Induction Furnace

Anyone ever try building a small induction furnace using a high frequency welding machine i.e. TIG welder?

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William, I'm no expert, but the high frequency energy in a tig welder is only a low power provider; just enough enegy to ionize the air in the gap between the electrode and the work. An induction furnace would take thousands of times more energy than the high frequency generator of the tig welder.
Think of the energy source for an induction heater or furnace as a Radio station's transmitter, running at frequencies usually well below the AM broadcast band, maybe as low as 1000 cycles per second.
If I missed the point of your question, email me for more info, Pete Stanaitis
William Robert wrote:

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As far as my understanding goes, an induction furnace is essentially an open ended transformer. The load (metal charge) is the secondary loop. The size of the charge affects the coupling. Larger loads couple easier than small loads.
There are 2 approaches to building furnaces to match the coupling of the load. You can either vary the frequency or capacitance to balance the applied load.
A small 10 lb furnace would need very high frequencies (couple of 1000Hz) to get enough coupling to melt the charge. A very large furnace (ie. 15 tons) could use line frequency - 60Hz to get the same result. The coupling also varies based on the temperature of the charge.
Most new induction furnaces use variable frequency to balance the load because of the availability of low cost, high power SCR's.
Short of going through the calculations to balance the load/inductive coupling/frequencies using a welder as a power source, I was wondering if anyone has gone down this garden path or am I wasting my time?
Cheers,

frequency
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William Robert wrote:

I recall seeing something about doing similar with an old microwave oven. Don't recall whether it was here or news:rec.crafts.metalworking .
Ted
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I don't know which method is more suicidal!

1000Hz) to

tons)
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William Robert wrote:

IIRC it was MIT that was using the microwave to melt small qty. metal samples. Could be wrong. No different than an induction furnace on the face of it. Just transferring energy with RF. Keeping the microwave from overloading it's own circuits was stated as a problem...but the metal was quite well contained by the time they had it wrapped in enough insulation to avoid losing all the heat from radiation. http://www.google.ca/search?num &hl=en&ie=ISO-8859-1&newwindow=1&safe=off&q=melting+metal+microwave&meta Cheers Trevor Jones
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William Robert wrote:

Or more conducive to angry relations with neighbours from causing RF interference on their domestic (or business) electronics!
You could be causing aggro to everything from phones, radio, tv, satellite reception etc, not to mention mains-borne interference getting into their house wiring. Then you're into their PC, their hifi - the lot!
Not a good road to go down.
Dave.
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Sounds like something for the anarchist's cookbook

interference on their domestic (or business) electronics!

reception etc, not to mention mains-borne interference getting into their house wiring. Then you're into their PC, their hifi - the lot!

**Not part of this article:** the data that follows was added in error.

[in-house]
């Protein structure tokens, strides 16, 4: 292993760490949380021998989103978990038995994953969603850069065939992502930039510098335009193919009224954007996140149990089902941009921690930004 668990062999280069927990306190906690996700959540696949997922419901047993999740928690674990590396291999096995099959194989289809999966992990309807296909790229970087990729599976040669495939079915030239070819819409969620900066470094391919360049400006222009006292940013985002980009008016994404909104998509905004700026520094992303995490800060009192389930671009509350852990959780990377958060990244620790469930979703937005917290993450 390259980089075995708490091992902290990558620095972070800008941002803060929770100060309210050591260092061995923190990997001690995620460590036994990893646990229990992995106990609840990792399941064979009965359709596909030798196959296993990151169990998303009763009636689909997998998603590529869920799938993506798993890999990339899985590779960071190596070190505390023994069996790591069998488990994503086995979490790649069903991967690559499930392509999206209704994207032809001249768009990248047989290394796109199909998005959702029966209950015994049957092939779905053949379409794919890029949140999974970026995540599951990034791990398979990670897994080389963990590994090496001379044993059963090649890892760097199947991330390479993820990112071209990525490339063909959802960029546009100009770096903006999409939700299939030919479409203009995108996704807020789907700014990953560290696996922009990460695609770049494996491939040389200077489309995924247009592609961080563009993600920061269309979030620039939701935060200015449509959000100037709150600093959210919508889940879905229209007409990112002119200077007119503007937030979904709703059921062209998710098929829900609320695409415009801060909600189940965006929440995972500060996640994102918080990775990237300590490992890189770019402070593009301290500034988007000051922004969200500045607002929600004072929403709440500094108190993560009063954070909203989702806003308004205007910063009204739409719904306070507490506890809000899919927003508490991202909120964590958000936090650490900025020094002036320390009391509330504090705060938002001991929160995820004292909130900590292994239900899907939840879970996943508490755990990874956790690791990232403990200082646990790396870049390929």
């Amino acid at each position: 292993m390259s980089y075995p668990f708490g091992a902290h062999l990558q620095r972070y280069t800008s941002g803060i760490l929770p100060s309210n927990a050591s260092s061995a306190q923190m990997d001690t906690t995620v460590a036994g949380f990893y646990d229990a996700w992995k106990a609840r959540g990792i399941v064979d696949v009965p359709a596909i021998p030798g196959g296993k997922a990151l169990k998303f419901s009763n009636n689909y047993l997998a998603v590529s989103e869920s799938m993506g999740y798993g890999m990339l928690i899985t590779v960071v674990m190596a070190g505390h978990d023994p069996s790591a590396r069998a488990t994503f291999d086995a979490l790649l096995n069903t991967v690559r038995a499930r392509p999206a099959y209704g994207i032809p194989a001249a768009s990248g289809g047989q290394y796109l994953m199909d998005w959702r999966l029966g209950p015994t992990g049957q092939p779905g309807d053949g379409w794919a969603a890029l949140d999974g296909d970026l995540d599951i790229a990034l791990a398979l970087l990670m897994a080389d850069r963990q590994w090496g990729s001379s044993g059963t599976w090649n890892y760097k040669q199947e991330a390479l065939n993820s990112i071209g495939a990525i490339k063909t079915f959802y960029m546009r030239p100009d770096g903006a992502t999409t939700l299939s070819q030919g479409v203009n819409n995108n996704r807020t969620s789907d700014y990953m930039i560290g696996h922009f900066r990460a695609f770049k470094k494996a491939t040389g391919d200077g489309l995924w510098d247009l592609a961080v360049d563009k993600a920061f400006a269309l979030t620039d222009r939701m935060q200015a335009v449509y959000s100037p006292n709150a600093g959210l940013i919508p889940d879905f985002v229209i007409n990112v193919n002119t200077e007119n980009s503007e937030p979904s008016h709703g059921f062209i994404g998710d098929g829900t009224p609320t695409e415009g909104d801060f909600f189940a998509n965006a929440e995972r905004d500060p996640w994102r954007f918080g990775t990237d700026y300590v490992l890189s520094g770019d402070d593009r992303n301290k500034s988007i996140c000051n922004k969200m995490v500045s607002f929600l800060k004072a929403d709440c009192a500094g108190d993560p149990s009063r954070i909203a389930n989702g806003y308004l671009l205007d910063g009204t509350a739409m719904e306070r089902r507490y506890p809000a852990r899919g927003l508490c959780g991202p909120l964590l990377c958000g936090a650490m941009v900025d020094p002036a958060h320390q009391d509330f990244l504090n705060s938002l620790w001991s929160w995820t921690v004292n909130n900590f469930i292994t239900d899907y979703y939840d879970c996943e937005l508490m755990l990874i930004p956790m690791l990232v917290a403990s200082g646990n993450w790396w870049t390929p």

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I have had some objects cast. The foundry that cast it for me used induction furnaces. They could melt one ton of stainless steel in 20 minutes.
I became interested and, with a bit of research, I built a small (very small) induction furnace that will heat a small nail red hot. It uses an 18kv neon sign transformer, spark gap, a large voltage capacitor and a coil of wire. The nail is inserted into the coil and in couple of seconds it is red hot. This is not very optimal. Solid state switching and frequency control would be the best. I have not continued with my experments.
I started with info from this page http://www.powerlabs.org/indheating.htm
I wonder if an induction rice cooker could be modified to serve as an induction forge ?
brad
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Cool, thanks for the link.
I am actually debating on using a regular arc welder and a graphite crucible to melt a small charge of iron. Using a copper watercooled coil can become a pain, especially if it melts!

frequency
coil
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I do not think that the welder would work for the power supply of an induction furnace. Arc furnaces use water cooled copper electrodes; a DC arc welder or tig welder may work assuming it was capable of 100% duty cycle. There would need to be some mechanism to maintain the arc.
brad
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induction heating starts with magnetic flux. The flux flexes the atomic state and heats the metal.
One wants high current concentrated into a small area - using a flux lens if possible or just a good tight design.
High voltage isn't needed. Remember the danger - but car batteries can deliver high currents. They can explode when rapid discharging takes place, and any ring on your finger or watch - that gets across the two wires -
THere are some really scary films on safety - melted rings/fingers dropping off....
Martin
--
Martin Eastburn, Barbara Eastburn
@ home at Lion's Lair with our computer snipped-for-privacy@pacbell.net
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Copper coils and a few shunts work nicely.
I had a cool safety film showing what happens when molten metal and water come into contact. 1kg molten Al was dropped into a tank of water - kaboom, mini a-bomb!

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